Teachers union calls for participation in survey
While March Madness reigns in Greensboro, the NC Association of Educators is planning a march to promote school awareness of another sort.
Organizers are planning a march for March 7 to raise awareness of a teacher’s working condition survey to be conducted on March 27. The rally will start at 4:30 p.m. at First Horizon Park and participants will march about a half-mile down Eugene Street to the Guilford County Schools central offices for the school board meeting at 5:30. Participants will don red to show solidarity.
The survey focuses on the support services and environmental conditions of Guilford County teachers. A previous survey in 2000 generated only a 28 percent response rate. The results of that poll indicated that Guilford County schools lagged behind the state average in the five areas of teacher empowerment, facilities and resources, time, professional development and leadership.
‘“Teacher working conditions are an indicator for student achievement,’” said Mark Jewell, the Guilford County Association of Educators local president. ‘“Also, teacher’s impressions of working conditions often reflect actual conditions.’”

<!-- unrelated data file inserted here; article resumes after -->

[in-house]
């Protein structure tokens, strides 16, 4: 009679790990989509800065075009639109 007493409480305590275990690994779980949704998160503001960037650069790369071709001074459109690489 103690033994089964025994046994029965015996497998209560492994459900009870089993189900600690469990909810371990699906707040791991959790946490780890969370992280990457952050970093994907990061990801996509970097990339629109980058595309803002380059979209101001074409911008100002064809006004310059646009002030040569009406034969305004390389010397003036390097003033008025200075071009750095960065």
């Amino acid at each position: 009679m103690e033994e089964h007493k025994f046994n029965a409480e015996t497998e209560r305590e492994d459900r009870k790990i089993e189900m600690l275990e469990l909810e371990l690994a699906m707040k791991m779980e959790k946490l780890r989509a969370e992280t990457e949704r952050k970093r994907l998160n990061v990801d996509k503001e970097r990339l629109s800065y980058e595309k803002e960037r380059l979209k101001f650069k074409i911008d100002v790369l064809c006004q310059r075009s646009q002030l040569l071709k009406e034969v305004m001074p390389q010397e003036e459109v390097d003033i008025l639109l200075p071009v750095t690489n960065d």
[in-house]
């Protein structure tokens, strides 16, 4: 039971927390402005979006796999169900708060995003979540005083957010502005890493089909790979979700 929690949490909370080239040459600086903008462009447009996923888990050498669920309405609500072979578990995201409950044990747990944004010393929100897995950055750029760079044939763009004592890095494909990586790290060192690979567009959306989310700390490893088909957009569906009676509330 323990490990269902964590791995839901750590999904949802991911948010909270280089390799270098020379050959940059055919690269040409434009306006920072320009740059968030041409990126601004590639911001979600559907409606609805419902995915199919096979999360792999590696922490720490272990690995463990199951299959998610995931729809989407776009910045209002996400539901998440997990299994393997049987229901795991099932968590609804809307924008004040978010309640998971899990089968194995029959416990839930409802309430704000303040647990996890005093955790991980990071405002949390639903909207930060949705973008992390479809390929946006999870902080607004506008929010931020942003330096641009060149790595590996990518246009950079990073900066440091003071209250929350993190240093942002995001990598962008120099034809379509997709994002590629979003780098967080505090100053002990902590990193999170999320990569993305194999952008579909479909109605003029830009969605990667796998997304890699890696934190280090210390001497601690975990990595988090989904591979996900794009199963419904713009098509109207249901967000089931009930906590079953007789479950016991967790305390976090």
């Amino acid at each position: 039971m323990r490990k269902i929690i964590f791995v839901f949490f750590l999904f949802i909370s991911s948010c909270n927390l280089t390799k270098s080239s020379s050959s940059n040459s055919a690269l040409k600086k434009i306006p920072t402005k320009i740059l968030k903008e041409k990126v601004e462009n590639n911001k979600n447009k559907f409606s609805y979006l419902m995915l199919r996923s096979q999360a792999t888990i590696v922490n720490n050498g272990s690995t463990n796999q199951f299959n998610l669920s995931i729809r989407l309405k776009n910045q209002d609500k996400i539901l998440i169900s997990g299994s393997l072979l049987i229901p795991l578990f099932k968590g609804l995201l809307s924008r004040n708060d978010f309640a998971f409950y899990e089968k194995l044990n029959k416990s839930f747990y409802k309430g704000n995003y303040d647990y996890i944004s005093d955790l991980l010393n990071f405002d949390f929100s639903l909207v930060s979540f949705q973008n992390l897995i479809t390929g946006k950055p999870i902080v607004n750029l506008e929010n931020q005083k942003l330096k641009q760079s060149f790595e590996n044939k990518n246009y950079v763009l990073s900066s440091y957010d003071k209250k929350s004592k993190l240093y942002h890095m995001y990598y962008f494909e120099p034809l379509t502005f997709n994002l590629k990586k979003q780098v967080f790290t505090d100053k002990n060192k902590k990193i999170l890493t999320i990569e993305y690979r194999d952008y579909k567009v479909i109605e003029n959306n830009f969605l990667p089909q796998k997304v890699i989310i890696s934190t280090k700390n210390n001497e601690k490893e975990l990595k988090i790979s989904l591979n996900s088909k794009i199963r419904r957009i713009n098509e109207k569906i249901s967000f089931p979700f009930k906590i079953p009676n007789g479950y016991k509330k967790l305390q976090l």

Working conditions affect teacher recruitment as well as student learning, Jewell said. Improvements are needed to keep the school district competitive with those in neighboring counties.
The association is also advocating raises for both teachers and classified staff members like custodians, cafeteria workers, maintenance technicians and bus drivers. Many classified employees have not received raises for years and struggle to meet basic needs on their salaries, Jewell said.
In addition, the association has been working to raise teacher salaries to compete with other large school districts. Their goal is for Guilford County teacher salaries to be in the top three in the state. Right now, the district ranks around number five.
‘“The county already committed $1.5 million to supplement salaries,’” Jewell said. ‘“But we know they are going to need to commit about $4 million more. It’s important because Forsyth County keeps matching every raise we get here.’”
‘— by Amy Kingsley